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Great Expectations - A Cleveland Indians Preview

A look ahead at the first visitors to U.S. Cellular Field in 2016

You're still going to be cold.
You're still going to be cold.
David Richard-USA TODAY Sports

The Cleveland Indians are seemingly perpetually looked upon favorably by preseason projection models. Unfortunately, they've yet to translate favorable outlooks into deep playoff runs.

2013 was the year that the Indians as we currently know them began to really come together. Second baseman Jason Kipnis broke out for the second consecutive year, racking up 57 extra-base hits from a middle infield spot. Carlos Santana put up a .377 OBP and 20 home runs from the catcher position, though he's now ticketed for DH duties. His successor behind the dish, Yan Gomes, burst onto the scene by slugging .481 in a half-season.  Future ace Corey Kluber had his first successful season in the rotation and future closer Cody Allen began blowing hitters away in the bullpen with his mid-90s heat and wipeout curveball. The Indians won 92 games that year (fueled by a silly 17-2 record against the White Sox), but in a cruel twist of fate, the Detroit Tigers won 93, leading Cleveland to get bounced by Tampa Bay in a one-game playoff. That was the only playoff game the Tribe has played since 2007.

If you took that 92-win team and told me that outfielder Michael Brantley would turn into a bona-fide MVP candidate and Kluber would turn into one of the American League's premier pitchers, I'd probably expect that they'd have a stranglehold on the AL Central. That hasn't been the case, and it's been because the Indians have had trouble getting their second-tier players to step up and help the stars (sound familiar?). The 2013 Indians had the benefit of good seasons from their role players, such as Nick Swisher and Michael Bourn. The 2014 and 2015 Indians, by contrast, endured some dreadful performances from their complementary players, such as Nick Swisher and Michael Bourn. Add in some unfortunate injuries, and Cleveland has stayed mired in mediocrity.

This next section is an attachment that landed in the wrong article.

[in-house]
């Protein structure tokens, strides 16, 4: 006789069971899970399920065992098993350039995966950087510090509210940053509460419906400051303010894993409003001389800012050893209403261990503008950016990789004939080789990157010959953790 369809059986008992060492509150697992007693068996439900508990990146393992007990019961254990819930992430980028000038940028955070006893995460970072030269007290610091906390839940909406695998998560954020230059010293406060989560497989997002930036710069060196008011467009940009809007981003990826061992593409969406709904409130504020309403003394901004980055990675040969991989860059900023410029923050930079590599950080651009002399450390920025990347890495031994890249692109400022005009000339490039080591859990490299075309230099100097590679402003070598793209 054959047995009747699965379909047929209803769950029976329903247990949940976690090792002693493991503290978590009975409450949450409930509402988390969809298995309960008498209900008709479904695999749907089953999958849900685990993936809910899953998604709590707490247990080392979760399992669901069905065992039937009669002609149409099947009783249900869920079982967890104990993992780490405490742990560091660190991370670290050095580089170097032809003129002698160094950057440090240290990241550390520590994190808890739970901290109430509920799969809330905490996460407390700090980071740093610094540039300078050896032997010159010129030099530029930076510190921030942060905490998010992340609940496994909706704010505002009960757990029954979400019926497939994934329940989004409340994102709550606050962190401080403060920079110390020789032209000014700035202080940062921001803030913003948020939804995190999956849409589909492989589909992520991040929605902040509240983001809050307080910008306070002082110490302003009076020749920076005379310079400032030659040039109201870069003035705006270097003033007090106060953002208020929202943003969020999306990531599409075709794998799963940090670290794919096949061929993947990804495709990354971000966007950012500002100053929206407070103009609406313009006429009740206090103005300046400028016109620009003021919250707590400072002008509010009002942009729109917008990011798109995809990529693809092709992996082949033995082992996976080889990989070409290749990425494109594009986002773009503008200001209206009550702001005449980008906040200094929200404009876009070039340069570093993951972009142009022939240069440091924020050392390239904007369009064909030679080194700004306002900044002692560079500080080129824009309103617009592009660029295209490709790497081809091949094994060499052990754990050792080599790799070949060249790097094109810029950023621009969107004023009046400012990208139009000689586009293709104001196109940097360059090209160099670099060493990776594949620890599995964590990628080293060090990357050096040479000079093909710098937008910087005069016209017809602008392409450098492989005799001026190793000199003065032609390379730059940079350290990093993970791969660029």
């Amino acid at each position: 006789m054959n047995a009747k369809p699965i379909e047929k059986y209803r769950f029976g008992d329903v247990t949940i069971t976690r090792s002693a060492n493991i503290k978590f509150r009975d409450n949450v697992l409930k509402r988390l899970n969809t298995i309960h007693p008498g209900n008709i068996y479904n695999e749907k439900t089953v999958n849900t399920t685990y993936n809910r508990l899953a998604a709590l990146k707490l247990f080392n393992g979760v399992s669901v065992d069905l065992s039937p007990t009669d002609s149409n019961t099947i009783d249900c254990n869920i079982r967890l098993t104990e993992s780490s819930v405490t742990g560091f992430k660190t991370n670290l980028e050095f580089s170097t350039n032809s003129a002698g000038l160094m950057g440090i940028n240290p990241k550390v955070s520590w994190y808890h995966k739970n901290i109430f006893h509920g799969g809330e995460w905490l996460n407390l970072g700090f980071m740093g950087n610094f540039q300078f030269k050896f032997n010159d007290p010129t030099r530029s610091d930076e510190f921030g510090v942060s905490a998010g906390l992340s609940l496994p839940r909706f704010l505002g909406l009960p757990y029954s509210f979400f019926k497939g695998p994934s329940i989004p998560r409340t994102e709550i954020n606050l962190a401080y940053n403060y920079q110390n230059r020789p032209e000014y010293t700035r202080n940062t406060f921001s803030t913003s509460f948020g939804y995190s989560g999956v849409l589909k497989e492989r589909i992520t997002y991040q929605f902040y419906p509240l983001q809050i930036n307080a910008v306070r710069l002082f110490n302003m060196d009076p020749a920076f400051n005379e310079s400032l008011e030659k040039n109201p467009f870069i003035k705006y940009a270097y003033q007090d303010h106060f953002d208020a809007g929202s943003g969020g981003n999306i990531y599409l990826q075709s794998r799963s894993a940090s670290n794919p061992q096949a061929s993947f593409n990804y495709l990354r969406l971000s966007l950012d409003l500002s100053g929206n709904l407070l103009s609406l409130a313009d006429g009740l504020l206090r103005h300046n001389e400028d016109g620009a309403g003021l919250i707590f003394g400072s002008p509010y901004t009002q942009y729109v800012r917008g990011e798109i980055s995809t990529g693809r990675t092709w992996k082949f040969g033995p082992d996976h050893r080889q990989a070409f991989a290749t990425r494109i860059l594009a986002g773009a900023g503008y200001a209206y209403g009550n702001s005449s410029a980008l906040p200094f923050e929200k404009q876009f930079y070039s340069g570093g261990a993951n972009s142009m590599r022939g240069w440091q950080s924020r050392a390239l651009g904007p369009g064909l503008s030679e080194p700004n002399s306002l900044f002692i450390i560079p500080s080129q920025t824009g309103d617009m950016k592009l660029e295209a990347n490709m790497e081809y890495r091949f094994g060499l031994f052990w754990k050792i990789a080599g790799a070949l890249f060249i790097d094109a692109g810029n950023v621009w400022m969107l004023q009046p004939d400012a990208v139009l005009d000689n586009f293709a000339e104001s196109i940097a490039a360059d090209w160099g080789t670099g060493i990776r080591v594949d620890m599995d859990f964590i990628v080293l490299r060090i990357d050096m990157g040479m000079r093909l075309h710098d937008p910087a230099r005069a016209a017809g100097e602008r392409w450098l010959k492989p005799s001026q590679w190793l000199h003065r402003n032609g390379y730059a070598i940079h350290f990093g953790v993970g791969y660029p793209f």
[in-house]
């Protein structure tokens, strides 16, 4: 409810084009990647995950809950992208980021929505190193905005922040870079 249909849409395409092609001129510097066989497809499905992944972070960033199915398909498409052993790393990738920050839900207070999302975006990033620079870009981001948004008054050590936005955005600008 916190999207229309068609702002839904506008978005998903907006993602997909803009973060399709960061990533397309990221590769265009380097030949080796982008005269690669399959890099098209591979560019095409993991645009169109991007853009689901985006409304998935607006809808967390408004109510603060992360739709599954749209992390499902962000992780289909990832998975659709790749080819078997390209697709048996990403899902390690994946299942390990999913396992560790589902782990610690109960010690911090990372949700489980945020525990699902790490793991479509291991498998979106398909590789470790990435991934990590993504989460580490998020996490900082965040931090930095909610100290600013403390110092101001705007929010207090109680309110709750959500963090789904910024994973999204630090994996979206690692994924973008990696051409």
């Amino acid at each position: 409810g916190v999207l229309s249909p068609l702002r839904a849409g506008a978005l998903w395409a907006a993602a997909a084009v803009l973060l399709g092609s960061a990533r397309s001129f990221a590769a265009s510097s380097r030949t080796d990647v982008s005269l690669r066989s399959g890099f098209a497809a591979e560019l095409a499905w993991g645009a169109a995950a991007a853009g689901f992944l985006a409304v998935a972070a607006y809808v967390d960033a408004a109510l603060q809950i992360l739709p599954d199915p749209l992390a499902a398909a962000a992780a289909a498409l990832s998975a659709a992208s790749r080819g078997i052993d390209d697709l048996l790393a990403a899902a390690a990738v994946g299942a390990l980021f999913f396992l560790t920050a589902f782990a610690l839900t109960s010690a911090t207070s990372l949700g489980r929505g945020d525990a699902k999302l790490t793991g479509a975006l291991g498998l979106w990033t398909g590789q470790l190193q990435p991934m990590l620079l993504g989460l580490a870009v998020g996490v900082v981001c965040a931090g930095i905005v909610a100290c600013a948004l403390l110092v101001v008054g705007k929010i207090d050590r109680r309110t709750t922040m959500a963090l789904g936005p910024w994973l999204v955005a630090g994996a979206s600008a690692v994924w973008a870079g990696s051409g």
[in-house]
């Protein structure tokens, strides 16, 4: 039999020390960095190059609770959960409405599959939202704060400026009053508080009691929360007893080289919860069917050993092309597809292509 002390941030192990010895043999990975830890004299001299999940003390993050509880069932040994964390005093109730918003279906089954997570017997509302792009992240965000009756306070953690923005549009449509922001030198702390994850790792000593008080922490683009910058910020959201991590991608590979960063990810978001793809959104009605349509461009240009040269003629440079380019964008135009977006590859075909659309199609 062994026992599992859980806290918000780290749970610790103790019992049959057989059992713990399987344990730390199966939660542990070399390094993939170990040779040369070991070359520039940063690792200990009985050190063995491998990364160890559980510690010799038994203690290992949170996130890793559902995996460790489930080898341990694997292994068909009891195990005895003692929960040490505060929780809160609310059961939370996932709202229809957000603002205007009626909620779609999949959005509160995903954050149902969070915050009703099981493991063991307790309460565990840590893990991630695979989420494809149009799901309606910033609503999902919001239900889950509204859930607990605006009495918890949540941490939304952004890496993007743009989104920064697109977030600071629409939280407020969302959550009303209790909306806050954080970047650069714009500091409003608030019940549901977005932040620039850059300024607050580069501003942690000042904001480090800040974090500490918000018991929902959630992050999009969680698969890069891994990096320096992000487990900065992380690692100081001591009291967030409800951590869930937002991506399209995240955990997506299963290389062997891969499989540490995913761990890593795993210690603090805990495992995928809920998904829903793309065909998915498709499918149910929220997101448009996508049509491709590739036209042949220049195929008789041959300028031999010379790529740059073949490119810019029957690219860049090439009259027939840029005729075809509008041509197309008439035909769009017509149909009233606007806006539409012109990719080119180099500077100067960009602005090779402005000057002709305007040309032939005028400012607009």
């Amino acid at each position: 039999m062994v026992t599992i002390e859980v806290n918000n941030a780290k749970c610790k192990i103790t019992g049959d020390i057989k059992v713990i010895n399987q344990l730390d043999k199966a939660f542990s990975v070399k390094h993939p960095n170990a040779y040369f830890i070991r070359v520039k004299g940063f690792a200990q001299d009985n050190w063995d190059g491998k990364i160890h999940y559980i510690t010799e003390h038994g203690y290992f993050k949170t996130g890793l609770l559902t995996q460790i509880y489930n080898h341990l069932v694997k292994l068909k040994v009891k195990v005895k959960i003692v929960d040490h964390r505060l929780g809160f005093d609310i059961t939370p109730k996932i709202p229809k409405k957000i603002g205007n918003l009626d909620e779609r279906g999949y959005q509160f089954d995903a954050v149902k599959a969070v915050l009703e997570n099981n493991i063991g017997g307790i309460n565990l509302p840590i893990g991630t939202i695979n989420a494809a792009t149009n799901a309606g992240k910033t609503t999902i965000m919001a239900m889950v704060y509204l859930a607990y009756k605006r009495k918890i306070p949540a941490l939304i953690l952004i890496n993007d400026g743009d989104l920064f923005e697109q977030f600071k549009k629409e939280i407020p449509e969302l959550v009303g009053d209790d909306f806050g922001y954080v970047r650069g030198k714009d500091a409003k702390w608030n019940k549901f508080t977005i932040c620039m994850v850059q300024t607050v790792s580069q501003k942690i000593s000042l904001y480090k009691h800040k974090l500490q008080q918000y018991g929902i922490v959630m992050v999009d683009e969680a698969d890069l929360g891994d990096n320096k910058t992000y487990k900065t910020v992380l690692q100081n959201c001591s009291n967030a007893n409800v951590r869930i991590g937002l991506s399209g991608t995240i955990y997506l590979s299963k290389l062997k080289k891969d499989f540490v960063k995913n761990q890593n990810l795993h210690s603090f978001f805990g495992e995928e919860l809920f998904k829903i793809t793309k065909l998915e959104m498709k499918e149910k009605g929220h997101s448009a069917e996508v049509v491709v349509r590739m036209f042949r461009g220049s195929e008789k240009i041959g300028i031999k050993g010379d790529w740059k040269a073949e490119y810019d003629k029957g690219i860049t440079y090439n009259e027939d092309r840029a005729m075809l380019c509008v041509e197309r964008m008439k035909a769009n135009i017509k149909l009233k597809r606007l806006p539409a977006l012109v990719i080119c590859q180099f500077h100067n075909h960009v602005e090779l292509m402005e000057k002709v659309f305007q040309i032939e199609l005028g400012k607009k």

The calendar has now flipped to 2016 and the Indians are once again projected by several mainstream outlets to be the class of the AL Central, including PECOTA hilariously pegging them for 92 wins. The Indians may well be the division's best team, as few squads boast a trio like Kipnis, Gomes, and sophomore phenom Francisco Lindor at the toughest three positions on the defensive spectrum. Former third baseman Lonnie Chisenhall has moved to right field and has been getting equally impressive love from highlight reels and defensive metrics. Add in the fact that Brantley's still an easy All-Star, even if he's not the near-MVP he was in 2014, and you've got a very productive position-player core.